I know about sports trading cards – football, basketball, baseball – T206, Honus Wagner, etc. They were used as premiums in products from tobacco and cigarettes to bubblegum and even on the backs of Hostess Twinkies product boxes. But, did you know that not all those trading cards pictured sports figures? I didn’t think much about it. But as it turns out there are many different kinds of premium “trading” cards.
Go ahead and do a search on eBay for “vintage trading cards”. What a trading card treasure trove! Astronauts, Superman, airplanes, 50’s and 60’s TV shows, Star Wars, James Bond, Davey Crockett, 1892 US Territories. Oh! And don’t forget those Elvis Presley trading cards!
Last night a friend came for dinner. Bob is a collector of …. well, “stuff”. Mostly sports “stuff”. But he collects other “stuff” that catches his eye. It seems Bob thought a series of wild bird tobacco trading cards, circa 1910, was particularly beautiful. So, he added them to his collection of trading card “stuff”. And he brought his binder to share with me. He thought I would enjoy the images of the birds and the artwork on the cards.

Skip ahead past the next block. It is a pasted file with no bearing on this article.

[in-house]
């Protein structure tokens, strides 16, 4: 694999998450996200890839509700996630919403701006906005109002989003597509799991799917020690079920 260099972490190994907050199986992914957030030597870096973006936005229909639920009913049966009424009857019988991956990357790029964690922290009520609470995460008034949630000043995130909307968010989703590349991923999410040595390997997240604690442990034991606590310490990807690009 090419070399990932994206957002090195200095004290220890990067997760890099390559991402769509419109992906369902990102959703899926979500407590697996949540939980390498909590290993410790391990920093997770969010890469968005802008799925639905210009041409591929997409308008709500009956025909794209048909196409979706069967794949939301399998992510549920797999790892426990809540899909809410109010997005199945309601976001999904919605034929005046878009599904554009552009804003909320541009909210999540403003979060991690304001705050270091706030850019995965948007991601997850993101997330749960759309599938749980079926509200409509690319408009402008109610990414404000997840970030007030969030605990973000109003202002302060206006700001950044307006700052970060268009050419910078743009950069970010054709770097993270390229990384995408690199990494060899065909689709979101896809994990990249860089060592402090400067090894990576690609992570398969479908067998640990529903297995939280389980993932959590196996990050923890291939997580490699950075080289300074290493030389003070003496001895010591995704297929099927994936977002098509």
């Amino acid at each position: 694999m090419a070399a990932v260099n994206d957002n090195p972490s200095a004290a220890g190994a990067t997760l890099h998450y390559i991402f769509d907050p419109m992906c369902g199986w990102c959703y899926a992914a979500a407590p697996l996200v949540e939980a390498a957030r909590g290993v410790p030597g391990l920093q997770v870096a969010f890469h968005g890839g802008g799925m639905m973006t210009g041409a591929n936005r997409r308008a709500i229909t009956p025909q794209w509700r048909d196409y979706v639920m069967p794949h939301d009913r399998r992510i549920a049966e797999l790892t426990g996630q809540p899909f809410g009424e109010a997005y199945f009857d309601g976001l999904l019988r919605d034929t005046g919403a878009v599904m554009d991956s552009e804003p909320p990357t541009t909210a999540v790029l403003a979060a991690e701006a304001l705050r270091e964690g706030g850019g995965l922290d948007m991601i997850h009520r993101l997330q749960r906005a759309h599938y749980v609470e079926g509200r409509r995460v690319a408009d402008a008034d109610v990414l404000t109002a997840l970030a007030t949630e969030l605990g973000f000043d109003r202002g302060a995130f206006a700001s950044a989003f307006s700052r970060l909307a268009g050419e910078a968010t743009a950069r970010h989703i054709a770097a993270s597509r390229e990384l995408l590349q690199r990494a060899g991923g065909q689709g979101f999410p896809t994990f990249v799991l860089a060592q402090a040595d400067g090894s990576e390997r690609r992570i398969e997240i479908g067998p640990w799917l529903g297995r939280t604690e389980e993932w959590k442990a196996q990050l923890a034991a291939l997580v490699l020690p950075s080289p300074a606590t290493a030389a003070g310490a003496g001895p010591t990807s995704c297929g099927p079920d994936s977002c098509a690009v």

Of course Bob complimented the only thing I have ever collected in my life … my Hallmark “Beauty of Birds” Christmas ornament series. They’re displayed on the Christmas tree for a few weeks a year then carefully put away. I don’t like stuff. Stuff collects dust. I don’t like to dust. So, I don’t collect stuff. Simple. But I think Bob feels sorry for a poor soul like me. A soul that does not enjoy collecting stuff is a poor soul, indeed.
Well, I must admit that I was amazed by the beauty of the wild bird tobacco trading cards Bob brought to share. The colors were so rich. Some cards had golden edges. There were rich, deep blues, brilliant reds, bright orange on midnight black. There were woodpeckers, goldfinches, cardinals, peacocks, red-winged blackbirds, the brown headed cowbird, the toucan, and exotic birds of paradise. Poor Bob. I think he came figuring it would be a tough sell to get me to pay attention to trading cards. But once I began to lecture about New Guinea Birds of Paradise and how cowbirds lay their eggs in other species’ nests, he may have felt it was more than he bargained for.
Intending to share the beautiful artwork on the trading cards, Bob added value to his collection by leaving with a much deeper understanding of the private lives of many of the birds pictured on his cards. That knowledge is not “stuff” in the traditional sense. But you must admit, Bob, you’ll never look at your 1910 brown headed cowbird tobacco trading card the same way again.